Though permanently loosening the power of Congress to regulate commerce in this way, in cases such as the now-derided Lochner v. New York—which struck down a statutory limit on the number of hours per week that bakers could work—the Progressive Era Supreme Court did occasionally use the Due Process Clause to demand some justification for state legislation restricting the privileges and immunities of citizens. It also scrutinized federal laws to see whether they improperly reached wholly intrastate commerce.
In the 1930s, the Supreme Court began pulling back from even this limited review, first by refusing to scrutinize state laws, essentially restoring the unfortunate reasoning of The Slaughter-House Cases. Then, in the 1940s, it expanded federal power. In cases such as Wickard v. Filburn—upholding a statute that limited the amount of wheat a farmer could grow on his own farm to feed his own animals—the Court effectively ceded to Congress the power both to regulate and to prohibit all intrastate commerce that “substantially affects” interstate commerce.
With these decisions, the Tenth Amendment was also rendered a dead letter. The Tenth Amendment declares, “The powers not delegated to the United States by the Constitution, nor prohibited by it to the States, are reserved to the States respectively, or to the people”—a redundant protectio given the first section of Article I that specifies, “All legislative powers, herein granted, shall be vested in a Congress of the United States.” With the Court’s virtually limitless interpretations of the Commerce Clause and the Necessary and Proper Clause, the enumerated powers doctrine affirmed in both of those passages was, in effect, removed from the text.
Also eliminated in the 1940s was the Ninth Amendment that reads, “The enumeration in the Constitution of certain rights shall not be construed to deny or disparage others retained by the people.” In the 1947 case of United Public Workers v. Mitchell, Justice Reed confusingly asserted, “If granted power is found, necessarily the objection of invasion of those rights reserved by the Ninth and Tenth Amendments, must fail.” In other words, so long as the Court found the existence of a power under its boundless interpretation of the Commerce Clause and the Necessary and Proper Clause, the Ninth Amendment was not violated, which meant it could not possibly ever be violated. So it too was now gone from the text.
Over the past 200 years, then, the Supreme Court has done what someone like Laszlo Toth could never do: take a razor to the text of the Constitution to remake it from the thing it was into something quite different. If anything is properly labeled “judicial activism,” this is it. With those clauses removed, the Constitution enforced by the Court is substantially different from the one that you can view in the National Archives, as amended. At the Court’s hands, what was once a system of islands of powers in a sea of individual liberty rights at both the state and the national levels, has become islands of rights in a sea of state and federal power.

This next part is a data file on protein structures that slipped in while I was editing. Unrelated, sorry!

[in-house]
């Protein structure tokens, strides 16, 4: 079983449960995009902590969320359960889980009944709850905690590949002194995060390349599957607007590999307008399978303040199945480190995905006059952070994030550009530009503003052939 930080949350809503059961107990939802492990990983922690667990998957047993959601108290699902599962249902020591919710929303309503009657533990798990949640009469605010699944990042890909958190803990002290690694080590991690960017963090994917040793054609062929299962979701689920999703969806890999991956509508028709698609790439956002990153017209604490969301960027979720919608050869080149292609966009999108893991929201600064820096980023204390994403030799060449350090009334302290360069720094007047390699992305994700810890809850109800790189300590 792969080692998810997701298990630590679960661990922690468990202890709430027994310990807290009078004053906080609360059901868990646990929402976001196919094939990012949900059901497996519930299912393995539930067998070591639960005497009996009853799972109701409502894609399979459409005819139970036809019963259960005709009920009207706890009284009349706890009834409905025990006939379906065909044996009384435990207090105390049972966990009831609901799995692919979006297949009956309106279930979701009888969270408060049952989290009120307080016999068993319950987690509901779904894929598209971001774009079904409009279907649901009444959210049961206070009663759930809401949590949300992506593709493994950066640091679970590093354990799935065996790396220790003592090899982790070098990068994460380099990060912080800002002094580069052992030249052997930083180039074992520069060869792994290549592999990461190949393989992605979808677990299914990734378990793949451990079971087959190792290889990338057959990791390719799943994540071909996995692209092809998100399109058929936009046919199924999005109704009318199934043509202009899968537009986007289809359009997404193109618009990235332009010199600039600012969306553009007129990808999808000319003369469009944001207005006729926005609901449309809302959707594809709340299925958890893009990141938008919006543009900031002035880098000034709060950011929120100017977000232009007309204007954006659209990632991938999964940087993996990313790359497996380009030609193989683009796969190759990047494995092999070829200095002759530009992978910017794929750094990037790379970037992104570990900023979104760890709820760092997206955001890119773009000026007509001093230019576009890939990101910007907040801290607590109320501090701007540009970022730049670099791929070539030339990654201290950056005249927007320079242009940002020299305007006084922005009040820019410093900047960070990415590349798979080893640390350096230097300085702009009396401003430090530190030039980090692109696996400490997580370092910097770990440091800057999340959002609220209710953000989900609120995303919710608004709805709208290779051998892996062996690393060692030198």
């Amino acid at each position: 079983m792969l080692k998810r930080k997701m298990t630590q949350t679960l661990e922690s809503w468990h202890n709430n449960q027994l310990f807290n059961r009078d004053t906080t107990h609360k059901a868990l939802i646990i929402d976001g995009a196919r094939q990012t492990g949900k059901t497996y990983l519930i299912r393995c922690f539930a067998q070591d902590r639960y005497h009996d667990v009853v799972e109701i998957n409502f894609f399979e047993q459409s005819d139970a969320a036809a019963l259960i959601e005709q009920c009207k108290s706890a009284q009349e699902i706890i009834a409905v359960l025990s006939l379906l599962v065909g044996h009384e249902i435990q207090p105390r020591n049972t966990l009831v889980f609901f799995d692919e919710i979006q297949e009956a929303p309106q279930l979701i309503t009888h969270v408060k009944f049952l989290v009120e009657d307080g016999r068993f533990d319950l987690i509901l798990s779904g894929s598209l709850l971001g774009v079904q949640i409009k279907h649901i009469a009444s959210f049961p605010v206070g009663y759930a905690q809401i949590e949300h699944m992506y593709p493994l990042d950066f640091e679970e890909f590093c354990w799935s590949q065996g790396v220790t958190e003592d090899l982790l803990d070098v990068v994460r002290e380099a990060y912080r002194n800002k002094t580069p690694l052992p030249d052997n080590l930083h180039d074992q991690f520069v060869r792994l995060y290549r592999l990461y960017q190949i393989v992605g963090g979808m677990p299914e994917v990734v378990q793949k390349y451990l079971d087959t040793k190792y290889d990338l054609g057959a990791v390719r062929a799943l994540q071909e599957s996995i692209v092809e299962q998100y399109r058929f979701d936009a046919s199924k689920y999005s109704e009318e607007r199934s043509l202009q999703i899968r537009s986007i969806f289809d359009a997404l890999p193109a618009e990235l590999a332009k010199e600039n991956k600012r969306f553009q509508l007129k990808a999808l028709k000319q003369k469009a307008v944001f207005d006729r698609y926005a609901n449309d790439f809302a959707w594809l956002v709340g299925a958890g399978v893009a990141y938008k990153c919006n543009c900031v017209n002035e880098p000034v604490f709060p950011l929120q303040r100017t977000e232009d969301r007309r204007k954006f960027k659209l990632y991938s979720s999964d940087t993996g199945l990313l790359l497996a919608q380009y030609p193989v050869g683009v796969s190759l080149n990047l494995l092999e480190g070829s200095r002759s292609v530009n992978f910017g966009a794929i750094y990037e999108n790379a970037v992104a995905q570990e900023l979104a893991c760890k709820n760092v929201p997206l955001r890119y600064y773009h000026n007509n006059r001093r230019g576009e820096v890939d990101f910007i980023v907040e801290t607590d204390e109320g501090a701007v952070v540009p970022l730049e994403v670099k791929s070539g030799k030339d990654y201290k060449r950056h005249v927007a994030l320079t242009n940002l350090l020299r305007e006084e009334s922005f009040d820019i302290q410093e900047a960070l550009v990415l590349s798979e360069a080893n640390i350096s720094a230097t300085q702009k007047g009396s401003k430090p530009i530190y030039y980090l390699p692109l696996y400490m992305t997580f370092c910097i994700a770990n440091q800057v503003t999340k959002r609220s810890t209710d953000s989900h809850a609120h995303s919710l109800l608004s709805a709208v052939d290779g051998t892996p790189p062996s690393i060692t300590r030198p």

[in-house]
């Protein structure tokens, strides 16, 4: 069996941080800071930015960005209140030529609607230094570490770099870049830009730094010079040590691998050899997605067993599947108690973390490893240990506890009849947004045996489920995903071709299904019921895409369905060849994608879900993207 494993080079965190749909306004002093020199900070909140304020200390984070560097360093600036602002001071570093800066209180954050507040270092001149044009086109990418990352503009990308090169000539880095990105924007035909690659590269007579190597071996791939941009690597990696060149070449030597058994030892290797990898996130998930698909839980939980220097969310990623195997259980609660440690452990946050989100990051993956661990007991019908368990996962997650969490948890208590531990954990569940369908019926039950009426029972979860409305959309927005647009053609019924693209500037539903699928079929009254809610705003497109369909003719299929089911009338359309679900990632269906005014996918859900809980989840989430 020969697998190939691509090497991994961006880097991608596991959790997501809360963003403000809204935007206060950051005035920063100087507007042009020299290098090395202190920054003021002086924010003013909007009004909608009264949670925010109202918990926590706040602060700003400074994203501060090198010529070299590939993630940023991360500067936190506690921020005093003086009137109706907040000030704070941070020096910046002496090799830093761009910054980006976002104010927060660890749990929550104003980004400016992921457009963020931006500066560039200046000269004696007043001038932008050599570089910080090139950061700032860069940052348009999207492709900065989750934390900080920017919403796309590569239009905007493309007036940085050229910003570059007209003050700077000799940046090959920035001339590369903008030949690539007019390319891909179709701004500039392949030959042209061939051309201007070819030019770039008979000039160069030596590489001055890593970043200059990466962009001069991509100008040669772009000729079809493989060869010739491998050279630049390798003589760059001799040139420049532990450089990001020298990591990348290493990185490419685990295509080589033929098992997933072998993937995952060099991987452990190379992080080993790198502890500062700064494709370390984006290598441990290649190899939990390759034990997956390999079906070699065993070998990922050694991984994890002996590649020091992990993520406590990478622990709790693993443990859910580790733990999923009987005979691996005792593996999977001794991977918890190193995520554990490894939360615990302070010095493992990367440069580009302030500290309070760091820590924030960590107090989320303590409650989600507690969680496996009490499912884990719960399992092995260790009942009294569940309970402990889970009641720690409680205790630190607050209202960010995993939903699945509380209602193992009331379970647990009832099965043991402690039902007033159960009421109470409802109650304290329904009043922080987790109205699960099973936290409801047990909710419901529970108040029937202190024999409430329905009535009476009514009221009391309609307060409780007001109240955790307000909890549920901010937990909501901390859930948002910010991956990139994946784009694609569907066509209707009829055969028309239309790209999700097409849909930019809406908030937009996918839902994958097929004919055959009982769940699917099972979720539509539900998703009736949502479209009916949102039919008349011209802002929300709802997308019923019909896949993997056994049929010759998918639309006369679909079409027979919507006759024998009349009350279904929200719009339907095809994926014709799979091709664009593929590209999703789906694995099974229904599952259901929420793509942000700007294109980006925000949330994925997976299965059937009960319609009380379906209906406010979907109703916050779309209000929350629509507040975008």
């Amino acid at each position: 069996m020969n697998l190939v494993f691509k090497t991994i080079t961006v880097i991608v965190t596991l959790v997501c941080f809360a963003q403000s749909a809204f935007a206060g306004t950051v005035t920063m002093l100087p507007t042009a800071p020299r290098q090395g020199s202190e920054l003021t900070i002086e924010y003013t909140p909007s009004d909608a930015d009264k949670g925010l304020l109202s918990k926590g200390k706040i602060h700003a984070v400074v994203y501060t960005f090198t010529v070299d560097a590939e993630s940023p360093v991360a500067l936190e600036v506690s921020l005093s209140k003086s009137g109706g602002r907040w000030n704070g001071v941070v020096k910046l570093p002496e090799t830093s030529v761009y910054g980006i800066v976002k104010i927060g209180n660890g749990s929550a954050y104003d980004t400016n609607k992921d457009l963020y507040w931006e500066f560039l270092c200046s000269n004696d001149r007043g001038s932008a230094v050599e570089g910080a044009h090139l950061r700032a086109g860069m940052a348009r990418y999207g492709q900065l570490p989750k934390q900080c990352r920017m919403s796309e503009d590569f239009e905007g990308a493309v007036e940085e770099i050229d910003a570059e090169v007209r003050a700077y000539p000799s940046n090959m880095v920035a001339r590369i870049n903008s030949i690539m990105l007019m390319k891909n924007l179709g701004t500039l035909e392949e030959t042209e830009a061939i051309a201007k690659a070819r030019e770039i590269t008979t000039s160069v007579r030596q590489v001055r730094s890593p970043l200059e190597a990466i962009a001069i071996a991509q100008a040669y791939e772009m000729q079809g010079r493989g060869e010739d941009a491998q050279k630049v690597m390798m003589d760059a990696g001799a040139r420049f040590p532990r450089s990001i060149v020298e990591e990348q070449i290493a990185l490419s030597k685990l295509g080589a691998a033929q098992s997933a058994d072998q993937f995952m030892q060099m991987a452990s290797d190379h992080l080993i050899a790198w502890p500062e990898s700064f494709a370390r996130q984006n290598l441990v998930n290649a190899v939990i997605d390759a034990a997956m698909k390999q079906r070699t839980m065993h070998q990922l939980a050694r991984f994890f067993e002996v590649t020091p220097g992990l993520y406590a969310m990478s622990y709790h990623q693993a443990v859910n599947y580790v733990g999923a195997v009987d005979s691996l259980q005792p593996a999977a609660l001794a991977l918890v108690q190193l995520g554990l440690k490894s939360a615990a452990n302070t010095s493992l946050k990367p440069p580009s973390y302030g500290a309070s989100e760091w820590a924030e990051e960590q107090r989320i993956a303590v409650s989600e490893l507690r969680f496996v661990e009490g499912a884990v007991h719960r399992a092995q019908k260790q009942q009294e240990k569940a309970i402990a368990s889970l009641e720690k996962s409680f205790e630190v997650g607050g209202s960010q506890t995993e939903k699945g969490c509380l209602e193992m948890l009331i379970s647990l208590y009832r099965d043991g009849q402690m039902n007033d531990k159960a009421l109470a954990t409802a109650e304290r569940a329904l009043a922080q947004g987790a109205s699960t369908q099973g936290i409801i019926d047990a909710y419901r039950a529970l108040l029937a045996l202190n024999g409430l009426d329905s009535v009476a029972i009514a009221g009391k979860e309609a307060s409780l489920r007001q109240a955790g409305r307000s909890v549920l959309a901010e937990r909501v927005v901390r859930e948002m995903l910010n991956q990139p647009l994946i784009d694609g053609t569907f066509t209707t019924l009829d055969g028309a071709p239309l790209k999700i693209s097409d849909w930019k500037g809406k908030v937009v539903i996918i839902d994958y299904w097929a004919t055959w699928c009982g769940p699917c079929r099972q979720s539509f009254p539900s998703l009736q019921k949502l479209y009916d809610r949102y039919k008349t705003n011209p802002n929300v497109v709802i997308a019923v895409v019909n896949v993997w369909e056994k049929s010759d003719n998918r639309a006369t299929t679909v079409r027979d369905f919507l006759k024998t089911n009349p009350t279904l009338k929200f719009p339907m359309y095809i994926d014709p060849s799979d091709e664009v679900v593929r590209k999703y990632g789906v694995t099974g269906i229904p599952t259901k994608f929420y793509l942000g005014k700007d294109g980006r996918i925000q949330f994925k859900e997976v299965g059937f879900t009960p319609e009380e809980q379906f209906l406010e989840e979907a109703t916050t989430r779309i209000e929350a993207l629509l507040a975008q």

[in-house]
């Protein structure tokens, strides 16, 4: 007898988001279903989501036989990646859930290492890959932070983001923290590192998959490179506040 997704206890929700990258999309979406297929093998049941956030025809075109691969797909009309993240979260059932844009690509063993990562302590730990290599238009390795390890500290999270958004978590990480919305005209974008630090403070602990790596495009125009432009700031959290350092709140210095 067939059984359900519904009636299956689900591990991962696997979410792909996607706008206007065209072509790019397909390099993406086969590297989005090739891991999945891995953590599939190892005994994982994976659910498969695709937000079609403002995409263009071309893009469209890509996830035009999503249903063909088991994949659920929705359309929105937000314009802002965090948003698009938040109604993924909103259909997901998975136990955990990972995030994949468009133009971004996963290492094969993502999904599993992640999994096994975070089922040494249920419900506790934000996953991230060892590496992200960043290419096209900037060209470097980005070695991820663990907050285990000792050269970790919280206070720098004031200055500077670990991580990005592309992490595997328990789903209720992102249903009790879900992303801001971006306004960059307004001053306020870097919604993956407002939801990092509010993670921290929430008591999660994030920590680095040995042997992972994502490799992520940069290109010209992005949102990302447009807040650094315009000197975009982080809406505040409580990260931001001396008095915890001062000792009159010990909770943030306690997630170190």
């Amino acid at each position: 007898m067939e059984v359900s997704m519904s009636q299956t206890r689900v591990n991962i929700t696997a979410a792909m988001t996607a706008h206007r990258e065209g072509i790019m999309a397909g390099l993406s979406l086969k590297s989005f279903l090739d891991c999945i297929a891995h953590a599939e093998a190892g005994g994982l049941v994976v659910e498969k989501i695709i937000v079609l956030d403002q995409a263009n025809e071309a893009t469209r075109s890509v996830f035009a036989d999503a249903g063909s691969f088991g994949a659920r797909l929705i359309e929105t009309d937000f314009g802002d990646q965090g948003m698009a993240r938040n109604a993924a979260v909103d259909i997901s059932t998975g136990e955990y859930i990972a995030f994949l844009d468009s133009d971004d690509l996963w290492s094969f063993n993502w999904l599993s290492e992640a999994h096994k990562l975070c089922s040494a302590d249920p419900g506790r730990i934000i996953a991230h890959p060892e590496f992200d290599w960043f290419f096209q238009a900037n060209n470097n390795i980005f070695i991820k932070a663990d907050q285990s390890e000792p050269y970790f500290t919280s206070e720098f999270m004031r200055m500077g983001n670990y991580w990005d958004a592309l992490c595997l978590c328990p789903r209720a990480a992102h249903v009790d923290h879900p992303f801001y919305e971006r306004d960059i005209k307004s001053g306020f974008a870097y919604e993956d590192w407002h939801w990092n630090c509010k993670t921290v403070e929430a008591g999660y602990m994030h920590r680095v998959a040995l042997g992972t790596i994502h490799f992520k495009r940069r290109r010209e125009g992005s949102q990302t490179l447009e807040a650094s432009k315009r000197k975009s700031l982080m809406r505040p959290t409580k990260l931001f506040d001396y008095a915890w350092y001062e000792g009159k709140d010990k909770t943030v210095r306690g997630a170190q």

The Presumption of Constitutionality
As the Supreme Court gutted the textual limits on the federal government provided by the Commerce Clause, the Necessary and Proper Clause, and the Ninth and Tenth Amendments, and on state governments by the Privileges or Immunities Clause, it adopted in their place what it called a “presumption of constitutionality”—an innovation first employed in the 1931 case of O’Gorman & Young v. Hartford Fire Insurance. As Justice Brandeis wrote, “[T]he presumption of constitutionality must prevail in the absence of some factual foundation of record for overthrowing the statute.” O’Gorman shows that, well before the so-called Revolution of 1937, the Court was deferring to state legislatures.
As the Brandeis quotation suggests, initially the presumption of constitutionality could be rebutted, at least in theory, by those objecting to a statute’s constitutionality. By the 1940s, however, the presumption became irrebuttable for all practical purposes, at least with respect to economic regulation. Thus, in the 1956 case of Williamson v. Lee Optical, the Court upheld a state statute prohibiting anyone but a licensed optometrist or ophthalmologist from selling prescription glasses. When restricting liberty, wrote Justice William O. Douglas, the legislature need not have actually had good reasons; it is enough that it might have had good reasons:
>The legislature might have concluded that the frequency of occasions when a prescription is necessary was sufficient to justify this regulation of the fitting of eyeglasses. Likewise, … the legislature might have concluded that one was needed often enough to require one in every case. Or the legislature may have concluded that eye examinations were so critical, not only for correction of vision but also for detection of latent ailments or diseases, that every change in frames and every duplication of a lens should be accompanied by a prescription from a medical expert.